A small number of young people access college once they are 17 or occasionally younger depending on their needs. They also have access to programmes which introduce them to the world of work. Some of the 14-19 SLD group run a café from time to time and invite local residents or other friends of the school. Other groups do recycling for the whole school, buy and deliver milk, collect preferences for school dinners and generally help around school.

There are transition reviews from the end of key Stage 3 (Year 9) when children’s and young people’s services (careers advice and guidance) get more involved. In the last year (year 14) students are prepared for transition with carefully designed programmes and regular meetings to make sure that transition is on track.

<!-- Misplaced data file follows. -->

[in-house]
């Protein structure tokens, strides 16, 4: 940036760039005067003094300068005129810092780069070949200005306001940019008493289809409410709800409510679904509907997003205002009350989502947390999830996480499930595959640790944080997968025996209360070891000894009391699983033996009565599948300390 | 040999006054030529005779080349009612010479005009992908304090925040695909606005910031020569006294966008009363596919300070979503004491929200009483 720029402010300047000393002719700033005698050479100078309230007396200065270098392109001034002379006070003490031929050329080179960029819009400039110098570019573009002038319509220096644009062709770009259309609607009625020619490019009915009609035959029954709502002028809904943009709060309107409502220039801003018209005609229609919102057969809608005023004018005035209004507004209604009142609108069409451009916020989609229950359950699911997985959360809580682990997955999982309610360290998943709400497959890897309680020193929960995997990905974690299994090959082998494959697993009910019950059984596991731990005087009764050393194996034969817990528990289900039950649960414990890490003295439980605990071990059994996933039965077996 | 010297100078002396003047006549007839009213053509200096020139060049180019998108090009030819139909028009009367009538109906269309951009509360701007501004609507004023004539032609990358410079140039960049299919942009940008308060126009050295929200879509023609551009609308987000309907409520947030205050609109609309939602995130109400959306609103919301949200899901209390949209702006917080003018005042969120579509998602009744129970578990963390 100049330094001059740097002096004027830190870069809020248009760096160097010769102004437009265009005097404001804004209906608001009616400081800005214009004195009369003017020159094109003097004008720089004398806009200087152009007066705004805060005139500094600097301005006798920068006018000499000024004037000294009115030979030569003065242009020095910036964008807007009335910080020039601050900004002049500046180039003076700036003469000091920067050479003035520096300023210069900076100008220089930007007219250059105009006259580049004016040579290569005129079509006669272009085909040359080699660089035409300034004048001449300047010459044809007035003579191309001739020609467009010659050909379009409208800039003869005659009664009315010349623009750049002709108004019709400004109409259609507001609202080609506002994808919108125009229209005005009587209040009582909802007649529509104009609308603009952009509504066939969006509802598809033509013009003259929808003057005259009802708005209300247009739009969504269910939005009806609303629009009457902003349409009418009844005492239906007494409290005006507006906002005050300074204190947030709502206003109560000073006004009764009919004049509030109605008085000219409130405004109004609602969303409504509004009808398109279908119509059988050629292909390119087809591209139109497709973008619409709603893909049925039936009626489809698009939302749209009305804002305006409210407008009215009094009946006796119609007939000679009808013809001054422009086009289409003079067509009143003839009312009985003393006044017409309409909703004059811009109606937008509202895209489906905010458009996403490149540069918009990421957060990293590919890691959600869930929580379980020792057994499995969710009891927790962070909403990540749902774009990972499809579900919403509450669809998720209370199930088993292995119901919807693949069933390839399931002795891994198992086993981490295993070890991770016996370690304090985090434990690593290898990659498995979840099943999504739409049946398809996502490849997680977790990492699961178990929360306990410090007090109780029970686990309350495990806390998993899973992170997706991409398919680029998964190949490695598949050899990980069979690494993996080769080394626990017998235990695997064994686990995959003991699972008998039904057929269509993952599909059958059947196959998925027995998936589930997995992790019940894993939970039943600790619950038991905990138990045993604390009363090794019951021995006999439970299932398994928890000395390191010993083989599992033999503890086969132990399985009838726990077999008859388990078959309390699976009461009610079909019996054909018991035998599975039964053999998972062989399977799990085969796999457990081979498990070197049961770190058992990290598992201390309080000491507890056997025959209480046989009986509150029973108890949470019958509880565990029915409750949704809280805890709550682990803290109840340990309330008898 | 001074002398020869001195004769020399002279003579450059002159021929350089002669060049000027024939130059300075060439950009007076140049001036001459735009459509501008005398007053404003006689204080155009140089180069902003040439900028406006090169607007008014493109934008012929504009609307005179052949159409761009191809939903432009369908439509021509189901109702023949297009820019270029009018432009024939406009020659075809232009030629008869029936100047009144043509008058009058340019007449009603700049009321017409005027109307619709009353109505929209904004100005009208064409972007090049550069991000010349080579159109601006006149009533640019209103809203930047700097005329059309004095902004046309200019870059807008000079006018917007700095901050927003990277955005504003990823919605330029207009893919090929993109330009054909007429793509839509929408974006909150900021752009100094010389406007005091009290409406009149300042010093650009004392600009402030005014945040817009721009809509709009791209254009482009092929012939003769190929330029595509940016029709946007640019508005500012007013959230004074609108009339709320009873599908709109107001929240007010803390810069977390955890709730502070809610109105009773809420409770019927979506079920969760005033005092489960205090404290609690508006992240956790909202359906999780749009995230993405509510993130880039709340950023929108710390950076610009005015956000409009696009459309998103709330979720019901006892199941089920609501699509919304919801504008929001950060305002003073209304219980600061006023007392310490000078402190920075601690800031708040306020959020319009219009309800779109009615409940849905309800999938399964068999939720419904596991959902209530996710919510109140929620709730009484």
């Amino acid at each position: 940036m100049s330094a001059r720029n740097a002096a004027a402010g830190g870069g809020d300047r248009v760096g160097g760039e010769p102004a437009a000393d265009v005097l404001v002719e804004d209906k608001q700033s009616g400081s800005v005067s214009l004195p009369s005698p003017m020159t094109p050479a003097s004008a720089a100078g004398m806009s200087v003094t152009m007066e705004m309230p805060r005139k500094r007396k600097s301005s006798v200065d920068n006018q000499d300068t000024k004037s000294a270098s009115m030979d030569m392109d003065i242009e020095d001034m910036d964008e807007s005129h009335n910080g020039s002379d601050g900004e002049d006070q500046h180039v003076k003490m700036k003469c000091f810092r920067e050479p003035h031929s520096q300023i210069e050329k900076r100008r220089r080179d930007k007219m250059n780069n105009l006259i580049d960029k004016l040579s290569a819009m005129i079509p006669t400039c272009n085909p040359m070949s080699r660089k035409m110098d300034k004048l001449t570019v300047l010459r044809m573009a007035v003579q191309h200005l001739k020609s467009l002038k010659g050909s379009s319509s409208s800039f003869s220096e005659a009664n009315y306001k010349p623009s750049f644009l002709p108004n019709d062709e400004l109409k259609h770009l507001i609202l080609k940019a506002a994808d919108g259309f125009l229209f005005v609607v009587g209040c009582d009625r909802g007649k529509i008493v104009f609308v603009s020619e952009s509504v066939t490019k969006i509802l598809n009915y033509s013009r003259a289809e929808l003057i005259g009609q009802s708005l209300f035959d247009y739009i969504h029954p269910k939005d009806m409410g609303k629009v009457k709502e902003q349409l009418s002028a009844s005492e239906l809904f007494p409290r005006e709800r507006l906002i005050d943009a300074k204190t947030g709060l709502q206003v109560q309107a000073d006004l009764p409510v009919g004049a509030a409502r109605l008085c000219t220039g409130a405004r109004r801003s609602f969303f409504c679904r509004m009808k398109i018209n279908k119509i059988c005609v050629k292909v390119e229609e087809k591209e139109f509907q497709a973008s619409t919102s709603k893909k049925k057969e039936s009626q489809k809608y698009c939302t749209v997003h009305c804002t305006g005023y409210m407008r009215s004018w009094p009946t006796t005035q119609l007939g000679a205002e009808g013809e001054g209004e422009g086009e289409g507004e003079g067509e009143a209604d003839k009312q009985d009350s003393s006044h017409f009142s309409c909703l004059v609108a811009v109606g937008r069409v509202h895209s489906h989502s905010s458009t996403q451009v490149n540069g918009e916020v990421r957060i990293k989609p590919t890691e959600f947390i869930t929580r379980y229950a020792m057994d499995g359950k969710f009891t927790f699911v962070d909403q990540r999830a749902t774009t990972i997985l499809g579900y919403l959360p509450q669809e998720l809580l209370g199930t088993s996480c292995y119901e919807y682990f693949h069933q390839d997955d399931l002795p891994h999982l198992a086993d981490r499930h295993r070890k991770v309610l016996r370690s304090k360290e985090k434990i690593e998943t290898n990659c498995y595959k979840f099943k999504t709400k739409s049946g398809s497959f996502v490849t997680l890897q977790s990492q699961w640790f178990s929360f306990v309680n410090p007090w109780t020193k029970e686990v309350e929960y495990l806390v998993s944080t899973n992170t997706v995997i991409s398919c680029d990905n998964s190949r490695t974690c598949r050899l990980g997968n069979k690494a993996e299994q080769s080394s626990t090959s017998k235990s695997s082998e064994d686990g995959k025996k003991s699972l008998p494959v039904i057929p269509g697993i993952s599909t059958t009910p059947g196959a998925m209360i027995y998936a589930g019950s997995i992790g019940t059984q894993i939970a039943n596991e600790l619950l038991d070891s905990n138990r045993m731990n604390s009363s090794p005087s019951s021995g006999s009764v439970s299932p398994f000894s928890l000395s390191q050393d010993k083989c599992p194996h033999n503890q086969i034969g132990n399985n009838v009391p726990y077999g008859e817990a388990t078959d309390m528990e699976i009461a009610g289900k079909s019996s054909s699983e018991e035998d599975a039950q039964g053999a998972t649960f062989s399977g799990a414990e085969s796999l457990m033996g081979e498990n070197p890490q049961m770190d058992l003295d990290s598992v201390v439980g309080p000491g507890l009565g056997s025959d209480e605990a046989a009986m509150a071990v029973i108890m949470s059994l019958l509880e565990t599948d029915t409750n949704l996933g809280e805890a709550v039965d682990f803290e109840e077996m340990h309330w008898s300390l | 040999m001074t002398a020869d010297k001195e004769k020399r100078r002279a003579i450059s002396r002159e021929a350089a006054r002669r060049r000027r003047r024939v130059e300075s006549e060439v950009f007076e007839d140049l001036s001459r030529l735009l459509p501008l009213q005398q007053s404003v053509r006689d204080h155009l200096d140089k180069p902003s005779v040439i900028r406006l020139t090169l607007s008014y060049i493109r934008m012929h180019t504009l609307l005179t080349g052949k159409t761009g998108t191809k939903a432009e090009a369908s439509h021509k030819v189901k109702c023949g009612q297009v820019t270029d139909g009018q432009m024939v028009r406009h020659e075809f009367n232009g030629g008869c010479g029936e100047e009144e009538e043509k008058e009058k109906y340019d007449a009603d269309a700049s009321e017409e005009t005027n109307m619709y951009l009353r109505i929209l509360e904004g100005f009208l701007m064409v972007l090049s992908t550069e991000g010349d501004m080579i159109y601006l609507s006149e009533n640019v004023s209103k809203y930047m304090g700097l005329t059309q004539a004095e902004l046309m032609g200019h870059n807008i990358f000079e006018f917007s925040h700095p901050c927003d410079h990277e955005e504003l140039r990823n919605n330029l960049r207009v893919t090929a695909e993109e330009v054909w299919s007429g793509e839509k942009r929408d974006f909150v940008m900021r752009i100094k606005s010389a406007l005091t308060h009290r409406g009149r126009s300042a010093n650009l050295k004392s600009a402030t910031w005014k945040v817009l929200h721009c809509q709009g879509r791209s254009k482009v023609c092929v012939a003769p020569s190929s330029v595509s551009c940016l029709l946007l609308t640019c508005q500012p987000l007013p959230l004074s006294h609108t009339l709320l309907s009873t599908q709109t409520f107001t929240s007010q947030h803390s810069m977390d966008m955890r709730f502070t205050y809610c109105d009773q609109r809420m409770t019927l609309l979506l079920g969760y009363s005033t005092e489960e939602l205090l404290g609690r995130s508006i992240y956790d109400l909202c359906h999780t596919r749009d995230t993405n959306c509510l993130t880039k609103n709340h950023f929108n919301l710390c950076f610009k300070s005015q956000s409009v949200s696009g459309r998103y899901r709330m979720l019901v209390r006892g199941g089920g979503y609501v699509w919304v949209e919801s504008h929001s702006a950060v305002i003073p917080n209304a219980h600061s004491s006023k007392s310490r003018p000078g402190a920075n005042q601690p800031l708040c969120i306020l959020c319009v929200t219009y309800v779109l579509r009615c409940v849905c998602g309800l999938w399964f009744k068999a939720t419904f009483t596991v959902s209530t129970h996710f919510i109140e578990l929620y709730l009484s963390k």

Children are essentially grouped according to approximate age and according to the best style of teaching. This is decided through SLT and wider consultation when the class lists are put together and through the statementing process. The school works closely with the LA to place children correctly who need the sort of specialisms available at Dee Banks. The school collects data and the opinions of learners and their families about whether or not successful outcomes have been achieved and hopes have been realised.

The school has a very close relationship with the Parents/Carers. The Governing Body has a significant representation of parents. The chair of Governors, Vice Chair and chairs of the committees are all Parent Governors. There is an active parent support group which meets in school on a monthly basis.